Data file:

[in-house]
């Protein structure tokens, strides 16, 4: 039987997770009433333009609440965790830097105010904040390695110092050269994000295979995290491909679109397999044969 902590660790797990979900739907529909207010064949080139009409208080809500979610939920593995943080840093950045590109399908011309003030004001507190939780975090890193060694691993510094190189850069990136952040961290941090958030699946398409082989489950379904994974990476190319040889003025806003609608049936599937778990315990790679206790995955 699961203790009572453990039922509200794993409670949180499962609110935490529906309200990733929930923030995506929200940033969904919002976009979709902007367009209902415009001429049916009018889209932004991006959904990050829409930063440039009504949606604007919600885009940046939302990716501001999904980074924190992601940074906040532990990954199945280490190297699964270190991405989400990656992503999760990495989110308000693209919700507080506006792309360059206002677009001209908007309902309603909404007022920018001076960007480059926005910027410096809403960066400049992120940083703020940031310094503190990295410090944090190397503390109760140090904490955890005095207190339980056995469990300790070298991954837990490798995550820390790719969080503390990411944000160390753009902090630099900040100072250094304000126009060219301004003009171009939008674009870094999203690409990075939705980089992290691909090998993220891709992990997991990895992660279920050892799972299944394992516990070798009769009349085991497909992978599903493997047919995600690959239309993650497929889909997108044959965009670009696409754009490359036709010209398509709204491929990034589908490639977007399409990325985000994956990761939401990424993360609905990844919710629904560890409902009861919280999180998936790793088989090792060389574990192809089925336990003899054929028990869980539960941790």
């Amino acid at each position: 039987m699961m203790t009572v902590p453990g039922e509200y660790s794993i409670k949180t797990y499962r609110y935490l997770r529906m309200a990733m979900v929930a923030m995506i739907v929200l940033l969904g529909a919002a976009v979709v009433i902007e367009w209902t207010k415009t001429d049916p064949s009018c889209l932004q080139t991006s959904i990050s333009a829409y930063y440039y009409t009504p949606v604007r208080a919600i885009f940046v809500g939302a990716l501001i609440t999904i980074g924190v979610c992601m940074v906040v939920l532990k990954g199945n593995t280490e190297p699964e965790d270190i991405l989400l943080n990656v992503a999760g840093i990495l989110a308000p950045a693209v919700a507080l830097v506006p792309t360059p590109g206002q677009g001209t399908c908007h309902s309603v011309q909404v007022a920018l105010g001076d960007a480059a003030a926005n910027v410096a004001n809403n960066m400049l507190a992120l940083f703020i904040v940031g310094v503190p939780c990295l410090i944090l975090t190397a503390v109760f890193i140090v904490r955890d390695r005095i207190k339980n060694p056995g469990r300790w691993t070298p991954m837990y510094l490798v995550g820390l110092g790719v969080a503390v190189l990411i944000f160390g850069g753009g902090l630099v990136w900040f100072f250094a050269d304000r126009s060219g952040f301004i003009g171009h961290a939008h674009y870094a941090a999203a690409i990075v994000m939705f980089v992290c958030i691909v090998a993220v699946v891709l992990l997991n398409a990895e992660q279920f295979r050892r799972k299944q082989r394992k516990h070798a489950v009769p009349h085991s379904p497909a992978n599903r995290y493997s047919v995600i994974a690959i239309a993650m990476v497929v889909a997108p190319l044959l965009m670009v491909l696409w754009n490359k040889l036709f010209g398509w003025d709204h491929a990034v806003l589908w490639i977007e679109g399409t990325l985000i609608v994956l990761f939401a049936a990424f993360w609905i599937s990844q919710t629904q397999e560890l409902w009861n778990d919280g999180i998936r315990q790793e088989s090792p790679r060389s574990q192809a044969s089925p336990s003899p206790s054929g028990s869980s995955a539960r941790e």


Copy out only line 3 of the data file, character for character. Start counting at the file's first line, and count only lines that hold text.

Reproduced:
């Amino acid at each position: 039987m699961m203790t009572v902590p453990g039922e509200y660790s794993i409670k949180t797990y499962r609110y935490l997770r529906m309200a990733m979900v929930a923030m995506i739907v929200l940033l969904g529909a919002a976009v979709v009433i902007e367009w209902t207010k415009t001429d049916p064949s009018c889209l932004q080139t991006s959904i990050s333009a829409y930063y440039y009409t009504p949606v604007r208080a919600i885009f940046v809500g939302a990716l501001i609440t999904i980074g924190v979610c992601m940074v906040v939920l532990k990954g199945n593995t280490e190297p699964e965790d270190i991405l989400l943080n990656v992503a999760g840093i990495l989110a308000p950045a693209v919700a507080l830097v506006p792309t360059p590109g206002q677009g001209t399908c908007h309902s309603v011309q909404v007022a920018l105010g001076d960007a480059a003030a926005n910027v410096a004001n809403n960066m400049l507190a992120l940083f703020i904040v940031g310094v503190p939780c990295l410090i944090l975090t190397a503390v109760f890193i140090v904490r955890d390695r005095i207190k339980n060694p056995g469990r300790w691993t070298p991954m837990y510094l490798v995550g820390l110092g790719v969080a503390v190189l990411i944000f160390g850069g753009g902090l630099v990136w900040f100072f250094a050269d304000r126009s060219g952040f301004i003009g171009h961290a939008h674009y870094a941090a999203a690409i990075v994000m939705f980089v992290c958030i691909v090998a993220v699946v891709l992990l997991n398409a990895e992660q279920f295979r050892r799972k299944q082989r394992k516990h070798a489950v009769p009349h085991s379904p497909a992978n599903r995290y493997s047919v995600i994974a690959i239309a993650m990476v497929v889909a997108p190319l044959l965009m670009v491909l696409w754009n490359k040889l036709f010209g398509w003025d709204h491929a990034v806003l589908w490639i977007e679109g399409t990325l985000i609608v994956l990761f939401a049936a990424f993360w609905i599937s990844q919710t629904q397999e560890l409902w009861n778990d919280g999180i998936r315990q790793e088989s090792p790679r060389s574990q192809a044969s089925p336990s003899p206790s054929g028990s869980s995955a539960r941790e």